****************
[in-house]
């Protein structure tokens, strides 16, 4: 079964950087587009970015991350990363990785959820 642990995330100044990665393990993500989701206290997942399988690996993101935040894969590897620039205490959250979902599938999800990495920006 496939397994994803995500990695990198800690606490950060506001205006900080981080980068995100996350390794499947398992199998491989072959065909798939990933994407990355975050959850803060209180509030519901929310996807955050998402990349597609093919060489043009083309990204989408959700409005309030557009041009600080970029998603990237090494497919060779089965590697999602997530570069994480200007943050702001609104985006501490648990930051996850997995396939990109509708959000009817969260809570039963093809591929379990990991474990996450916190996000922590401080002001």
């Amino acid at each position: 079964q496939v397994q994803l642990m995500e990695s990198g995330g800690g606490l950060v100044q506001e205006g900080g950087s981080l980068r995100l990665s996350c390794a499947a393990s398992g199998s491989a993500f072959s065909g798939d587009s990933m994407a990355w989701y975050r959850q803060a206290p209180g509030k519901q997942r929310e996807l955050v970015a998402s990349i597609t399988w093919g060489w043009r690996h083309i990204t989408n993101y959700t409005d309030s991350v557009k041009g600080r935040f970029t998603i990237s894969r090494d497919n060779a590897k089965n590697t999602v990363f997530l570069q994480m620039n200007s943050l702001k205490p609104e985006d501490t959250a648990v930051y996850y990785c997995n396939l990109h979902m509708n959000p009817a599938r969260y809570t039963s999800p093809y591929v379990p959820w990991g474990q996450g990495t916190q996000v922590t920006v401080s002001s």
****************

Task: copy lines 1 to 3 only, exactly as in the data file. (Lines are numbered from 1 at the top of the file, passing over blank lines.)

[in-house]
């Protein structure tokens, strides 16, 4: 079964950087587009970015991350990363990785959820 642990995330100044990665393990993500989701206290997942399988690996993101935040894969590897620039205490959250979902599938999800990495920006 496939397994994803995500990695990198800690606490950060506001205006900080981080980068995100996350390794499947398992199998491989072959065909798939990933994407990355975050959850803060209180509030519901929310996807955050998402990349597609093919060489043009083309990204989408959700409005309030557009041009600080970029998603990237090494497919060779089965590697999602997530570069994480200007943050702001609104985006501490648990930051996850997995396939990109509708959000009817969260809570039963093809591929379990990991474990996450916190996000922590401080002001």
């Amino acid at each position: 079964q496939v397994q994803l642990m995500e990695s990198g995330g800690g606490l950060v100044q506001e205006g900080g950087s981080l980068r995100l990665s996350c390794a499947a393990s398992g199998s491989a993500f072959s065909g798939d587009s990933m994407a990355w989701y975050r959850q803060a206290p209180g509030k519901q997942r929310e996807l955050v970015a998402s990349i597609t399988w093919g060489w043009r690996h083309i990204t989408n993101y959700t409005d309030s991350v557009k041009g600080r935040f970029t998603i990237s894969r090494d497919n060779a590897k089965n590697t999602v990363f997530l570069q994480m620039n200007s943050l702001k205490p609104e985006d501490t959250a648990v930051y996850y990785c997995n396939l990109h979902m509708n959000p009817a599938r969260y809570t039963s999800p093809y591929v379990p959820w990991g474990q996450g990495t916190q996000v922590t920006v401080s002001s």